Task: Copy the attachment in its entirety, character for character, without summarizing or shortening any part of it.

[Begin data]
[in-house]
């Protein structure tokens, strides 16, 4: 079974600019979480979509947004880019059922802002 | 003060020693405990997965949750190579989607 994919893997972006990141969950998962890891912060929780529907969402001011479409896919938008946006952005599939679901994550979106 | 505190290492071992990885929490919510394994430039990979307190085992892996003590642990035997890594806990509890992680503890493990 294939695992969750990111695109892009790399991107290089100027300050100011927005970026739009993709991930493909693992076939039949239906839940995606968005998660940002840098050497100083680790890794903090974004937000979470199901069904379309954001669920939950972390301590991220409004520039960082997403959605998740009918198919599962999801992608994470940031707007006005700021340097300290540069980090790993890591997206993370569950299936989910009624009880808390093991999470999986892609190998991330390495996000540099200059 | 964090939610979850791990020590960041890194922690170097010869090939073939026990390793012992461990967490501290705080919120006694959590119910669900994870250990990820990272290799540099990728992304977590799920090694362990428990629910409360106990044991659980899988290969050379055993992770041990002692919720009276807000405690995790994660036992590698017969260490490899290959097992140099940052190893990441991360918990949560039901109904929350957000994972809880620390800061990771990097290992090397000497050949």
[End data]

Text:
[in-house]
């Protein structure tokens, strides 16, 4: 079974600019979480979509947004880019059922802002 | 003060020693405990997965949750190579989607 994919893997972006990141969950998962890891912060929780529907969402001011479409896919938008946006952005599939679901994550979106 | 505190290492071992990885929490919510394994430039990979307190085992892996003590642990035997890594806990509890992680503890493990 294939695992969750990111695109892009790399991107290089100027300050100011927005970026739009993709991930493909693992076939039949239906839940995606968005998660940002840098050497100083680790890794903090974004937000979470199901069904379309954001669920939950972390301590991220409004520039960082997403959605998740009918198919599962999801992608994470940031707007006005700021340097300290540069980090790993890591997206993370569950299936989910009624009880808390093991999470999986892609190998991330390495996000540099200059 | 964090939610979850791990020590960041890194922690170097010869090939073939026990390793012992461990967490501290705080919120006694959590119910669900994870250990990820990272290799540099990728992304977590799920090694362990428990629910409360106990044991659980899988290969050379055993992770041990002692919720009276807000405690995790994660036992590698017969260490490899290959097992140099940052190893990441991360918990949560039901109904929350957000994972809880620390800061990771990097290992090397000497050949």